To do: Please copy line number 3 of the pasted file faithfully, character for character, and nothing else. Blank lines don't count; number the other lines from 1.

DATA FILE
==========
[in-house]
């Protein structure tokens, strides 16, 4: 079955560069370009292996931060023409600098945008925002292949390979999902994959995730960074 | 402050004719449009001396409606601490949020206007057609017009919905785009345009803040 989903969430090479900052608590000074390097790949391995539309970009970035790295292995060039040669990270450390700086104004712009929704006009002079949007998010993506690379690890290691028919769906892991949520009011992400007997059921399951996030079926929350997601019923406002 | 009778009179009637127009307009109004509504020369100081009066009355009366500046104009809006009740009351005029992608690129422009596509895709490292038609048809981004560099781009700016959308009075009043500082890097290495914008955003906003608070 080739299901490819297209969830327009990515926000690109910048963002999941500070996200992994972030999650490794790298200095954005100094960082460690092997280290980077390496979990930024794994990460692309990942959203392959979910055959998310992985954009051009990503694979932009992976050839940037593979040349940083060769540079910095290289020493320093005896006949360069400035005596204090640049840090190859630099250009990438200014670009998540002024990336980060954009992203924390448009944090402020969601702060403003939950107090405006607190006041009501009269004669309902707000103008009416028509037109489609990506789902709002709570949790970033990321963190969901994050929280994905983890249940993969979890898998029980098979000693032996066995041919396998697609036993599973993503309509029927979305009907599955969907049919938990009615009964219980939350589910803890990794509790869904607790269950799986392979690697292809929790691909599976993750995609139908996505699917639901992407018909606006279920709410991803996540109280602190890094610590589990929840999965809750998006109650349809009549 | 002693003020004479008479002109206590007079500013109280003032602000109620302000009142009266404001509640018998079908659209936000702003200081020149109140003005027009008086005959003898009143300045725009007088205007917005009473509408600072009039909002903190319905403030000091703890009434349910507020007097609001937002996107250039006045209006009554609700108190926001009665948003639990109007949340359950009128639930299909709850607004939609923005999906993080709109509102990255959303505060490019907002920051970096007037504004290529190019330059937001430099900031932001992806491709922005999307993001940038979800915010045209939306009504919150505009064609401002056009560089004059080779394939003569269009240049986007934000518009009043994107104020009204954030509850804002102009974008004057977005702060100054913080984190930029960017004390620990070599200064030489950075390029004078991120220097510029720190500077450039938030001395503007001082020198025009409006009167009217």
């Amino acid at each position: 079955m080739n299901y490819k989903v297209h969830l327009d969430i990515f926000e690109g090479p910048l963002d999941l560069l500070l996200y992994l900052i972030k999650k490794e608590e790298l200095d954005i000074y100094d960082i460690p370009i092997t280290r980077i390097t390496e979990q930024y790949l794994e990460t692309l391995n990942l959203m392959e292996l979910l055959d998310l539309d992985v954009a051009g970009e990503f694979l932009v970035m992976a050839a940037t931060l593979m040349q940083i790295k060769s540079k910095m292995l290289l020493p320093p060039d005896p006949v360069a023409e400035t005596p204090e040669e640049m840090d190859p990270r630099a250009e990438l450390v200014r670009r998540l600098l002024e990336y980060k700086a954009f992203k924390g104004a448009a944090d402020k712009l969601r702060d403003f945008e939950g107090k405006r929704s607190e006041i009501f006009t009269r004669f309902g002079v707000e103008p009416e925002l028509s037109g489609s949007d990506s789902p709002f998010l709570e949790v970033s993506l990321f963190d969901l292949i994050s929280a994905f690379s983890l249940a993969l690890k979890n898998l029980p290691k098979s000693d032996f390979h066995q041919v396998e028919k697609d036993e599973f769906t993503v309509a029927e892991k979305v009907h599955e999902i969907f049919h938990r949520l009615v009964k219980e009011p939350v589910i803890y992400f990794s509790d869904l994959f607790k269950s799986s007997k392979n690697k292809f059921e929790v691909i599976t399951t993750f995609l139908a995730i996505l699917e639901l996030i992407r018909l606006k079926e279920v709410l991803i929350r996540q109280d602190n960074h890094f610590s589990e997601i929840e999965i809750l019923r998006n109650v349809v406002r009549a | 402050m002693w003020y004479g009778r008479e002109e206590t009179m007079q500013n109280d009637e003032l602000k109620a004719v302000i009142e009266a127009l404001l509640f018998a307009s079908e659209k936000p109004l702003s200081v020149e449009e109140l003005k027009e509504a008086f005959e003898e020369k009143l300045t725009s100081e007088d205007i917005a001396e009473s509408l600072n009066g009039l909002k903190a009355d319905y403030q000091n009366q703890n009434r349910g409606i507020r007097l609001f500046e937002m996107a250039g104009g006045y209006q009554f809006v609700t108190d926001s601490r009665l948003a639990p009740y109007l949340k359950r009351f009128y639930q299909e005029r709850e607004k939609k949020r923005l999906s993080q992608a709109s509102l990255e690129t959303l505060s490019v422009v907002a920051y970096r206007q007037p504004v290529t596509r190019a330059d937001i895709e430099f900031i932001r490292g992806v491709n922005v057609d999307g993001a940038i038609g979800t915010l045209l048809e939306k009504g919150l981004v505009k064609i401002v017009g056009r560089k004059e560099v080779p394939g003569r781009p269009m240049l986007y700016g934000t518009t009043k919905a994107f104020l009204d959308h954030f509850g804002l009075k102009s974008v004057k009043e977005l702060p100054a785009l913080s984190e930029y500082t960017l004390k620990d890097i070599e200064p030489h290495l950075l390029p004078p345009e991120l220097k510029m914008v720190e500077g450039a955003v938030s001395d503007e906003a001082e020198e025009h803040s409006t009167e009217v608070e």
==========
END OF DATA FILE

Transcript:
């Amino acid at each position: 079955m080739n299901y490819k989903v297209h969830l327009d969430i990515f926000e690109g090479p910048l963002d999941l560069l500070l996200y992994l900052i972030k999650k490794e608590e790298l200095d954005i000074y100094d960082i460690p370009i092997t280290r980077i390097t390496e979990q930024y790949l794994e990460t692309l391995n990942l959203m392959e292996l979910l055959d998310l539309d992985v954009a051009g970009e990503f694979l932009v970035m992976a050839a940037t931060l593979m040349q940083i790295k060769s540079k910095m292995l290289l020493p320093p060039d005896p006949v360069a023409e400035t005596p204090e040669e640049m840090d190859p990270r630099a250009e990438l450390v200014r670009r998540l600098l002024e990336y980060k700086a954009f992203k924390g104004a448009a944090d402020k712009l969601r702060d403003f945008e939950g107090k405006r929704s607190e006041i009501f006009t009269r004669f309902g002079v707000e103008p009416e925002l028509s037109g489609s949007d990506s789902p709002f998010l709570e949790v970033s993506l990321f963190d969901l292949i994050s929280a994905f690379s983890l249940a993969l690890k979890n898998l029980p290691k098979s000693d032996f390979h066995q041919v396998e028919k697609d036993e599973f769906t993503v309509a029927e892991k979305v009907h599955e999902i969907f049919h938990r949520l009615v009964k219980e009011p939350v589910i803890y992400f990794s509790d869904l994959f607790k269950s799986s007997k392979n690697k292809f059921e929790v691909i599976t399951t993750f995609l139908a995730i996505l699917e639901l996030i992407r018909l606006k079926e279920v709410l991803i929350r996540q109280d602190n960074h890094f610590s589990e997601i929840e999965i809750l019923r998006n109650v349809v406002r009549a | 402050m002693w003020y004479g009778r008479e002109e206590t009179m007079q500013n109280d009637e003032l602000k109620a004719v302000i009142e009266a127009l404001l509640f018998a307009s079908e659209k936000p109004l702003s200081v020149e449009e109140l003005k027009e509504a008086f005959e003898e020369k009143l300045t725009s100081e007088d205007i917005a001396e009473s509408l600072n009066g009039l909002k903190a009355d319905y403030q000091n009366q703890n009434r349910g409606i507020r007097l609001f500046e937002m996107a250039g104009g006045y209006q009554f809006v609700t108190d926001s601490r009665l948003a639990p009740y109007l949340k359950r009351f009128y639930q299909e005029r709850e607004k939609k949020r923005l999906s993080q992608a709109s509102l990255e690129t959303l505060s490019v422009v907002a920051y970096r206007q007037p504004v290529t596509r190019a330059d937001i895709e430099f900031i932001r490292g992806v491709n922005v057609d999307g993001a940038i038609g979800t915010l045209l048809e939306k009504g919150l981004v505009k064609i401002v017009g056009r560089k004059e560099v080779p394939g003569r781009p269009m240049l986007y700016g934000t518009t009043k919905a994107f104020l009204d959308h954030f509850g804002l009075k102009s974008v004057k009043e977005l702060p100054a785009l913080s984190e930029y500082t960017l004390k620990d890097i070599e200064p030489h290495l950075l390029p004078p345009e991120l220097k510029m914008v720190e500077g450039a955003v938030s001395d503007e906003a001082e020198e025009h803040s409006t009167e009217v608070e």